Loading in 2 Seconds...
Loading in 2 Seconds...
"Just What is it that makes today's home so different, so appealing?" (1956) - Richard Hamilton. Postmodernism: Significant Events August 6, 1945 - atomic explosion over Hiroshima, Japan The conclusion of World War II The Korean War (Conflict?) The Cold War of the 1950s
Download Policy: Content on the Website is provided to you AS IS for your information and personal use and may not be sold / licensed / shared on other websites without getting consent from its author.While downloading, if for some reason you are not able to download a presentation, the publisher may have deleted the file from their server.
"Just What is it that makes today's home so different, so appealing?" (1956) - Richard Hamilton
John Ashbery -- David Antin
Pop Art, Conceptual Art, Photorealism
John Cage, Philip Glass, the Clash, Talking Heads, Gang of Four
Vanguard film: Godard, etc. to Hollywood “nostalgia film”
Fiction: Burroughs, Pychnon, DeLillo, French new novel
Pablo Picasso (Spanish, 1881–1973)
Oil on canvas; 24 1/8 x 19 7/8 in. (61.3 x 50.5 cm)
(from:Barry, Peter. Beginning Theory: An Introduction to Literary and Cultural Theory. Second Edition. Manchester, 2002)
Anti-essentialism—many of the notions previously regarded as universal and fixed (gender identity, individual selfhood) are actually fluid and unstable. These are socially constructed or contingent categories rather than absolute or essential ones.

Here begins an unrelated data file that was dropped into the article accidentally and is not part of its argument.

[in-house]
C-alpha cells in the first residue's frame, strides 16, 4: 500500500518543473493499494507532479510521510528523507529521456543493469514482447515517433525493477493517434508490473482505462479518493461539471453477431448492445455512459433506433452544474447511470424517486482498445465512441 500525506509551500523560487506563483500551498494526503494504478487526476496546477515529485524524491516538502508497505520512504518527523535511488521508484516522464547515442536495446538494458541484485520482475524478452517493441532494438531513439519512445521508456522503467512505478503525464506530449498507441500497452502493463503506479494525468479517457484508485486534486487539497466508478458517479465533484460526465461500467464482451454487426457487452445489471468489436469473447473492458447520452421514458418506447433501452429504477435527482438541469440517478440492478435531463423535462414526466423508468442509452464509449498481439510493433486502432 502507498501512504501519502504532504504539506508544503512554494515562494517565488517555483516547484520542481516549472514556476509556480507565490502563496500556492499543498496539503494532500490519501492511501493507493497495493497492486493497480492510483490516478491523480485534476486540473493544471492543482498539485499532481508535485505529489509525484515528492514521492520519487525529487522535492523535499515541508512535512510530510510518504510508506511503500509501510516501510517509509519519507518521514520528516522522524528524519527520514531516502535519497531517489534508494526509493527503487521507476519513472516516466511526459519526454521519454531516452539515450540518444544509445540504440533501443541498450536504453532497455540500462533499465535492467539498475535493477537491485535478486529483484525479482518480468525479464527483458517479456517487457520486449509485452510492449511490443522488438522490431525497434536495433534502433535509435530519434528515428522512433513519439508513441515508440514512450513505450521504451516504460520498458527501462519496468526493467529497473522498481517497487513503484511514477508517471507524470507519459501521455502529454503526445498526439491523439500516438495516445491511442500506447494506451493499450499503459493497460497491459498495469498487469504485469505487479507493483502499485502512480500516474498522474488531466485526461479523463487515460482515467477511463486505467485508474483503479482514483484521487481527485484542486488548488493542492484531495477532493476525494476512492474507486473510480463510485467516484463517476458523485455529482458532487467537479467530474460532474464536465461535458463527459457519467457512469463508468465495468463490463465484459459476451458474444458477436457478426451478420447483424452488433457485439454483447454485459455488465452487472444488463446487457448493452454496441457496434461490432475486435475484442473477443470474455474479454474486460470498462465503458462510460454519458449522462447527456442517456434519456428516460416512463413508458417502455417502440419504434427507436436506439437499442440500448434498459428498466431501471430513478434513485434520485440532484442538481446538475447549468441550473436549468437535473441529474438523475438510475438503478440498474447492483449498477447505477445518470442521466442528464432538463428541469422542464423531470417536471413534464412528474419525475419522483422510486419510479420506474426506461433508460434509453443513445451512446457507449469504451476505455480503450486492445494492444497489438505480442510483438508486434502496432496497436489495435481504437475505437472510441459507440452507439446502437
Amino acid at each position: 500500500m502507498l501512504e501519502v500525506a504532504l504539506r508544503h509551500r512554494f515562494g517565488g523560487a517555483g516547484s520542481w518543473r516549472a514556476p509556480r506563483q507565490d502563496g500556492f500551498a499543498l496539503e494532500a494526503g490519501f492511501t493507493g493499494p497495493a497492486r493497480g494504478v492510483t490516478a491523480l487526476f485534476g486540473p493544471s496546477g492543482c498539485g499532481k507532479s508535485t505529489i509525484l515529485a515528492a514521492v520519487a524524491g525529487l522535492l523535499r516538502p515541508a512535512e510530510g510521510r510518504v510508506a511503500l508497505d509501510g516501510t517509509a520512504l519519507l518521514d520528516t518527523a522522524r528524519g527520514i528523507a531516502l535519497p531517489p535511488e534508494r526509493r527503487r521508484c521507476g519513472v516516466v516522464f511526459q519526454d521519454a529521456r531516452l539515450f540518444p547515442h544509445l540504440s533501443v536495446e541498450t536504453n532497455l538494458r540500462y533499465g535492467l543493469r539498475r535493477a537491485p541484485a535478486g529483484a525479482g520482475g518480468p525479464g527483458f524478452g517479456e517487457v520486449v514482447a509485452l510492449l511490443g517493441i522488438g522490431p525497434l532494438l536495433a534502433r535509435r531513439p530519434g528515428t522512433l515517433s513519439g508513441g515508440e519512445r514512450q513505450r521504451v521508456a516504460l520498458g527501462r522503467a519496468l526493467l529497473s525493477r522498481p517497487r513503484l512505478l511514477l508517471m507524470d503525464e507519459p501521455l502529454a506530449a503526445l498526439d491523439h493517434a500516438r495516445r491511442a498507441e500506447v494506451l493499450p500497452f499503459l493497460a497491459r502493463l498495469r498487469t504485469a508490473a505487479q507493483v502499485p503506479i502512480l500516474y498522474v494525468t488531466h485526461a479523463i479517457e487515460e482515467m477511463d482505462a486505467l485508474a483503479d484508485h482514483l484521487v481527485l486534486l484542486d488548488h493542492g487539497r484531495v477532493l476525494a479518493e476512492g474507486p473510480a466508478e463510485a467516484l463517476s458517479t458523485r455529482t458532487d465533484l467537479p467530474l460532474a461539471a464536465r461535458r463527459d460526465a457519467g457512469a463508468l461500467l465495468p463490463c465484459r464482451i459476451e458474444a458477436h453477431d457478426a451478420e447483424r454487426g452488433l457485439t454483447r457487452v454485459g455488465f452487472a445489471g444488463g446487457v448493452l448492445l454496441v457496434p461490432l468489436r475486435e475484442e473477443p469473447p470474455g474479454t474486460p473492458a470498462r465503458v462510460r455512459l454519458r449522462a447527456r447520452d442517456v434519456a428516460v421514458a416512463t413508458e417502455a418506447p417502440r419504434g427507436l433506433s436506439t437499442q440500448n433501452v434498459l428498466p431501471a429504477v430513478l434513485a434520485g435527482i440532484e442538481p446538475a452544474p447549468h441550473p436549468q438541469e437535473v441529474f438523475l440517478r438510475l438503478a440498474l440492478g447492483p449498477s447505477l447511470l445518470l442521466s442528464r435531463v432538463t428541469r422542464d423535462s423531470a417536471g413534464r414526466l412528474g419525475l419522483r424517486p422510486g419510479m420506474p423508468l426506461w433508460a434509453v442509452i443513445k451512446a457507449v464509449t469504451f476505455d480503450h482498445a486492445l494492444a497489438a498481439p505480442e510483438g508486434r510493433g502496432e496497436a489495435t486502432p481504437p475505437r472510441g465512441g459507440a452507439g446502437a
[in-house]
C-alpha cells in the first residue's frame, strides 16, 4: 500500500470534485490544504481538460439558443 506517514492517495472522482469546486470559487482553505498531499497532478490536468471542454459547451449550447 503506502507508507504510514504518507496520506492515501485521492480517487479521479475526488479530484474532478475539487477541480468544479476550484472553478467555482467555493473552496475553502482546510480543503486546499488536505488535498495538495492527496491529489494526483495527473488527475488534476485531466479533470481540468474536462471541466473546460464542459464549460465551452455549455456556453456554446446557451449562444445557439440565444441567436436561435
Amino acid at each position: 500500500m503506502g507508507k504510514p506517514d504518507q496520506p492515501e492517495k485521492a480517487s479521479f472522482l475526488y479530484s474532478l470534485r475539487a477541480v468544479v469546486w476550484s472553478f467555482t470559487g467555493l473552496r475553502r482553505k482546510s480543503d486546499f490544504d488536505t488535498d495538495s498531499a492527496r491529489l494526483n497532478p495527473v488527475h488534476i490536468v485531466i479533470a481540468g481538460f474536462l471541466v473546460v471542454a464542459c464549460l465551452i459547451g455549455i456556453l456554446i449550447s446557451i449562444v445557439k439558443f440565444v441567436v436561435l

All thinking and investigation is affected by prior ideological commitments. There is no disinterested enquiry.
“Language itself conditions, limits, and predetermines what we see. Language doesn’t record reality but constructs it. Meaning in texts is jointly constructed by the reader and writer.
4. “Theorists distrust all totalizing notions” (great books, human nature)
politics is pervasive
language is constituative
Truth is provisional
Meaning is contingent
Human nature is a myth.
“Metafiction is a term given to fictional writing which self-consciously and systematically draws attention to its status as an artifact in order to pose questions about the relationship between fiction and reality. In providing a critique of their own methods of construction, such writings not only examine the fundamental structures of narrative fiction, they also explore the possible fictionality of the world outside the literary fictional text.”
(Patricia Waugh, courtesy of Patrick)
“a scream” a fight “Stop it!”
“Decides to take a quick bath” a golf club
a pair of underpants “are you being a good girl?”
“Dolly!” “Where’s Harry?” “peeping in”
“Hey! What’s going on here?” “Harry?”
“I’m just wrapped in a towel”
“I’ll spank!” “Something about a babysitter…”
a ringing telephone
“Maybe you better get in the tub too”
“They’re all dead”